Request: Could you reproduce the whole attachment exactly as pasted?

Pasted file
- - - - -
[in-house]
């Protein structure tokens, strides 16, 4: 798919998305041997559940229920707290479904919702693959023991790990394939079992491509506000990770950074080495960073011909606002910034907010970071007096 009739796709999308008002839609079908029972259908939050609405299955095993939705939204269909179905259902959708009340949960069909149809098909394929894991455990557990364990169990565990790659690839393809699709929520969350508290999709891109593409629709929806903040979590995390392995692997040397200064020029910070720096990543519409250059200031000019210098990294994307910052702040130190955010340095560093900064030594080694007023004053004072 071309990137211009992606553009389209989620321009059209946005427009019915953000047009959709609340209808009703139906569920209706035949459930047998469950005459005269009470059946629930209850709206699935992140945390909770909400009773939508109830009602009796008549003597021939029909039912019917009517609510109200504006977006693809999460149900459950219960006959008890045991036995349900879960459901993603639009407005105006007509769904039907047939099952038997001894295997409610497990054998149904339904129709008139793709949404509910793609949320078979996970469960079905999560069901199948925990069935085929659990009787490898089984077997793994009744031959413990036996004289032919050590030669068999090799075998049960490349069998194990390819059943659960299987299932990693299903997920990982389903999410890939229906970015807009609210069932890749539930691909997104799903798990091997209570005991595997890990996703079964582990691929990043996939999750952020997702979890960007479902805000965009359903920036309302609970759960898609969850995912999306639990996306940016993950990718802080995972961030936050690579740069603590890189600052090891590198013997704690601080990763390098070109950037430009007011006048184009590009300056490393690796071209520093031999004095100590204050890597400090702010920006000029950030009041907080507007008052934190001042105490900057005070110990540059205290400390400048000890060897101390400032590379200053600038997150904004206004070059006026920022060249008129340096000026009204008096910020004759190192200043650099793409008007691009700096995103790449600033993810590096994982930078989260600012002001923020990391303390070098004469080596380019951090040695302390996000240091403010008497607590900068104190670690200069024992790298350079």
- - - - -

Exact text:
[in-house]
């Protein structure tokens, strides 16, 4: 798919998305041997559940229920707290479904919702693959023991790990394939079992491509506000990770950074080495960073011909606002910034907010970071007096 009739796709999308008002839609079908029972259908939050609405299955095993939705939204269909179905259902959708009340949960069909149809098909394929894991455990557990364990169990565990790659690839393809699709929520969350508290999709891109593409629709929806903040979590995390392995692997040397200064020029910070720096990543519409250059200031000019210098990294994307910052702040130190955010340095560093900064030594080694007023004053004072 071309990137211009992606553009389209989620321009059209946005427009019915953000047009959709609340209808009703139906569920209706035949459930047998469950005459005269009470059946629930209850709206699935992140945390909770909400009773939508109830009602009796008549003597021939029909039912019917009517609510109200504006977006693809999460149900459950219960006959008890045991036995349900879960459901993603639009407005105006007509769904039907047939099952038997001894295997409610497990054998149904339904129709008139793709949404509910793609949320078979996970469960079905999560069901199948925990069935085929659990009787490898089984077997793994009744031959413990036996004289032919050590030669068999090799075998049960490349069998194990390819059943659960299987299932990693299903997920990982389903999410890939229906970015807009609210069932890749539930691909997104799903798990091997209570005991595997890990996703079964582990691929990043996939999750952020997702979890960007479902805000965009359903920036309302609970759960898609969850995912999306639990996306940016993950990718802080995972961030936050690579740069603590890189600052090891590198013997704690601080990763390098070109950037430009007011006048184009590009300056490393690796071209520093031999004095100590204050890597400090702010920006000029950030009041907080507007008052934190001042105490900057005070110990540059205290400390400048000890060897101390400032590379200053600038997150904004206004070059006026920022060249008129340096000026009204008096910020004759190192200043650099793409008007691009700096995103790449600033993810590096994982930078989260600012002001923020990391303390070098004469080596380019951090040695302390996000240091403010008497607590900068104190670690200069024992790298350079």